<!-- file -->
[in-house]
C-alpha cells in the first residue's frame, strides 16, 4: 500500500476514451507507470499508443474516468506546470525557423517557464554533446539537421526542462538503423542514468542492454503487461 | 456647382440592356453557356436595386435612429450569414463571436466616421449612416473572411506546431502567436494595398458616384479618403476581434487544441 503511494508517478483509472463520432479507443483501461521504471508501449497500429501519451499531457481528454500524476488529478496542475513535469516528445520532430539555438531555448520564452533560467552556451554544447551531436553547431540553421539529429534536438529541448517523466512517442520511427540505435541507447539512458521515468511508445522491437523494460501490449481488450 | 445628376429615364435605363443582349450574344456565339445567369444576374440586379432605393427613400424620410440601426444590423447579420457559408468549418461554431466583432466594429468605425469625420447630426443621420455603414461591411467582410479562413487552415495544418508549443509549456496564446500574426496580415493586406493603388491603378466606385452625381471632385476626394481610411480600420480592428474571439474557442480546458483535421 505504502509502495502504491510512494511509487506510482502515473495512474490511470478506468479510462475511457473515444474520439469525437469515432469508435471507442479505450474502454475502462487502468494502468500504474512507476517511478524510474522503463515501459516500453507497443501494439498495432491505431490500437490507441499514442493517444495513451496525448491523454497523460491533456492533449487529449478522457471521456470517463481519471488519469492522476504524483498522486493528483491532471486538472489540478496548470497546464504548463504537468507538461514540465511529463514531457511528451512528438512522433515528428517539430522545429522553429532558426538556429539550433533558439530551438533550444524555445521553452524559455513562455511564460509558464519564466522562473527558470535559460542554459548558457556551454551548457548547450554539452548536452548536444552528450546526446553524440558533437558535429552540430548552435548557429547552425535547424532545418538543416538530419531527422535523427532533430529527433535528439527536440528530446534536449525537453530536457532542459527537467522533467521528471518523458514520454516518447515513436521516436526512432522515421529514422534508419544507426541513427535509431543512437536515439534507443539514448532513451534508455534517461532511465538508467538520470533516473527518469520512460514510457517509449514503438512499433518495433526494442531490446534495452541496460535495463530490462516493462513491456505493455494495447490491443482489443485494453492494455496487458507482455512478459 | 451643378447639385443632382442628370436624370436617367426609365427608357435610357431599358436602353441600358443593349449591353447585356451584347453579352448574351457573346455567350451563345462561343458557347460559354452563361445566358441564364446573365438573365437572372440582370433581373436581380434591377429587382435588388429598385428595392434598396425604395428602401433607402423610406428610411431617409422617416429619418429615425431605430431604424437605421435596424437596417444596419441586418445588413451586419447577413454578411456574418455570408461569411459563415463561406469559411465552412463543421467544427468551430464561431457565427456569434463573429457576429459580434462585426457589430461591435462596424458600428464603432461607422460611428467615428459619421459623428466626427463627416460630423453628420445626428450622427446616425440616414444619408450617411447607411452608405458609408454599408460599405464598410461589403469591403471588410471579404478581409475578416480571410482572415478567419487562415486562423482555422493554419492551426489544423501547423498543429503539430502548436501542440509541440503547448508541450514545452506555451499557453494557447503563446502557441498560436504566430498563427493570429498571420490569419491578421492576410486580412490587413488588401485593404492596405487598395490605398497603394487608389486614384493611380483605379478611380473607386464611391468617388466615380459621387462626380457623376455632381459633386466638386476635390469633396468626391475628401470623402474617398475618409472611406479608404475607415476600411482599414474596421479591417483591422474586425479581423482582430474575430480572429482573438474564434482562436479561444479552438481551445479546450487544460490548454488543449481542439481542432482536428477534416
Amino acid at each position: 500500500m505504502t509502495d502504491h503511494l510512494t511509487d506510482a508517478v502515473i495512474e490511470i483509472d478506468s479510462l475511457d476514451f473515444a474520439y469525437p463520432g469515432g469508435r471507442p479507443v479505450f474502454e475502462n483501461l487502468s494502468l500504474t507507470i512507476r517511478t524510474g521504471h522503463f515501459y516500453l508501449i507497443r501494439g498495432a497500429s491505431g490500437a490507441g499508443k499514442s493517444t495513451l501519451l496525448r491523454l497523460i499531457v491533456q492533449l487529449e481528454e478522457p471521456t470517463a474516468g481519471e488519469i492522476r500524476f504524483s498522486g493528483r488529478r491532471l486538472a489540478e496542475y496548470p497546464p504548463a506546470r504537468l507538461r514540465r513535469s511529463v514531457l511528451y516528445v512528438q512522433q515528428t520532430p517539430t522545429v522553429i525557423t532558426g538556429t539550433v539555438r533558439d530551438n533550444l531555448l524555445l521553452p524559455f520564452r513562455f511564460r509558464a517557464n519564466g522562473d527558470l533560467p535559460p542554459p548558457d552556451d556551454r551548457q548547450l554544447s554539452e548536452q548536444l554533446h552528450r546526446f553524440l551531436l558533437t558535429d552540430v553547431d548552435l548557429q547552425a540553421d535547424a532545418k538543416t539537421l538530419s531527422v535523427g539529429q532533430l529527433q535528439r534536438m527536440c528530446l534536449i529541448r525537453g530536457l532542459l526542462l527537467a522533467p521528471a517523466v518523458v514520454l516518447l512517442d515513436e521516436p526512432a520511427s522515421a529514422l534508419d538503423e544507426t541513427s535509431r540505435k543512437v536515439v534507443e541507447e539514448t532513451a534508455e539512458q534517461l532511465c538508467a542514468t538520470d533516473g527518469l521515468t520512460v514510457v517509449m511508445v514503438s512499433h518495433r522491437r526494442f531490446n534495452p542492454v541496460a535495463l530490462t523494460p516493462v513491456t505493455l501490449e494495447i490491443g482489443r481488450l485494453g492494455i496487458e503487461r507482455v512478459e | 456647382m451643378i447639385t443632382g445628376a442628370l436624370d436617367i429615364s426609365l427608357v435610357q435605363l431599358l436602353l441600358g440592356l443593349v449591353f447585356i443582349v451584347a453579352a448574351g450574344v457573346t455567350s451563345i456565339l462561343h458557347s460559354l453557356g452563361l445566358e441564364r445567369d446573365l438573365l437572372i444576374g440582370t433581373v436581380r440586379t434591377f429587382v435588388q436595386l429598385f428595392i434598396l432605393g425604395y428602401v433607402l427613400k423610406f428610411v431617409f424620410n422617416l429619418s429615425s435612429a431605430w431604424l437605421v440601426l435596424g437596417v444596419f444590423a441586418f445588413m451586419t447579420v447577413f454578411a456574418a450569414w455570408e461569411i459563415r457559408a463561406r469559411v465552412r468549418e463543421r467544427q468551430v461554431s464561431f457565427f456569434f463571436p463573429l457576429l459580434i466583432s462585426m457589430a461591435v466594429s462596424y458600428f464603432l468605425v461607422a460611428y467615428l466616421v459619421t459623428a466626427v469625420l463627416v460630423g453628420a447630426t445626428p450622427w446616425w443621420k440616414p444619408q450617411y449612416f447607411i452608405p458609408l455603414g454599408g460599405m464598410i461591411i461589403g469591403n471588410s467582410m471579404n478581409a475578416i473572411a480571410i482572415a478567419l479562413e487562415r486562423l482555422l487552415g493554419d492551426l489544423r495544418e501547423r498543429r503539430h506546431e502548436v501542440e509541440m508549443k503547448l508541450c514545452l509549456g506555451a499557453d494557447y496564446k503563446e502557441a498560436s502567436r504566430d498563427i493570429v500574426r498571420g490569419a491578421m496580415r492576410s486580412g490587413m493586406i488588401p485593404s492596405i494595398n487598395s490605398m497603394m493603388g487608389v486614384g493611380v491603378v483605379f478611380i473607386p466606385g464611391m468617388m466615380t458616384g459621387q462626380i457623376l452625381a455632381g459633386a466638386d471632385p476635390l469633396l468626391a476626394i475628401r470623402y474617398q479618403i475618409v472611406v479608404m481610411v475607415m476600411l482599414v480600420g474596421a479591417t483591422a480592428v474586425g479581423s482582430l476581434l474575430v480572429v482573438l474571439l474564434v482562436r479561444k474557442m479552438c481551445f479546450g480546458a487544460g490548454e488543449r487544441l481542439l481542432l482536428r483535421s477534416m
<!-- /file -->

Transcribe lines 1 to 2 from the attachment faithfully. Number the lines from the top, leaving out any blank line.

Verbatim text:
[in-house]
C-alpha cells in the first residue's frame, strides 16, 4: 500500500476514451507507470499508443474516468506546470525557423517557464554533446539537421526542462538503423542514468542492454503487461 | 456647382440592356453557356436595386435612429450569414463571436466616421449612416473572411506546431502567436494595398458616384479618403476581434487544441 503511494508517478483509472463520432479507443483501461521504471508501449497500429501519451499531457481528454500524476488529478496542475513535469516528445520532430539555438531555448520564452533560467552556451554544447551531436553547431540553421539529429534536438529541448517523466512517442520511427540505435541507447539512458521515468511508445522491437523494460501490449481488450 | 445628376429615364435605363443582349450574344456565339445567369444576374440586379432605393427613400424620410440601426444590423447579420457559408468549418461554431466583432466594429468605425469625420447630426443621420455603414461591411467582410479562413487552415495544418508549443509549456496564446500574426496580415493586406493603388491603378466606385452625381471632385476626394481610411480600420480592428474571439474557442480546458483535421 505504502509502495502504491510512494511509487506510482502515473495512474490511470478506468479510462475511457473515444474520439469525437469515432469508435471507442479505450474502454475502462487502468494502468500504474512507476517511478524510474522503463515501459516500453507497443501494439498495432491505431490500437490507441499514442493517444495513451496525448491523454497523460491533456492533449487529449478522457471521456470517463481519471488519469492522476504524483498522486493528483491532471486538472489540478496548470497546464504548463504537468507538461514540465511529463514531457511528451512528438512522433515528428517539430522545429522553429532558426538556429539550433533558439530551438533550444524555445521553452524559455513562455511564460509558464519564466522562473527558470535559460542554459548558457556551454551548457548547450554539452548536452548536444552528450546526446553524440558533437558535429552540430548552435548557429547552425535547424532545418538543416538530419531527422535523427532533430529527433535528439527536440528530446534536449525537453530536457532542459527537467522533467521528471518523458514520454516518447515513436521516436526512432522515421529514422534508419544507426541513427535509431543512437536515439534507443539514448532513451534508455534517461532511465538508467538520470533516473527518469520512460514510457517509449514503438512499433518495433526494442531490446534495452541496460535495463530490462516493462513491456505493455494495447490491443482489443485494453492494455496487458507482455512478459 | 451643378447639385443632382442628370436624370436617367426609365427608357435610357431599358436602353441600358443593349449591353447585356451584347453579352448574351457573346455567350451563345462561343458557347460559354452563361445566358441564364446573365438573365437572372440582370433581373436581380434591377429587382435588388429598385428595392434598396425604395428602401433607402423610406428610411431617409422617416429619418429615425431605430431604424437605421435596424437596417444596419441586418445588413451586419447577413454578411456574418455570408461569411459563415463561406469559411465552412463543421467544427468551430464561431457565427456569434463573429457576429459580434462585426457589430461591435462596424458600428464603432461607422460611428467615428459619421459623428466626427463627416460630423453628420445626428450622427446616425440616414444619408450617411447607411452608405458609408454599408460599405464598410461589403469591403471588410471579404478581409475578416480571410482572415478567419487562415486562423482555422493554419492551426489544423501547423498543429503539430502548436501542440509541440503547448508541450514545452506555451499557453494557447503563446502557441498560436504566430498563427493570429498571420490569419491578421492576410486580412490587413488588401485593404492596405487598395490605398497603394487608389486614384493611380483605379478611380473607386464611391468617388466615380459621387462626380457623376455632381459633386466638386476635390469633396468626391475628401470623402474617398475618409472611406479608404475607415476600411482599414474596421479591417483591422474586425479581423482582430474575430480572429482573438474564434482562436479561444479552438481551445479546450487544460490548454488543449481542439481542432482536428477534416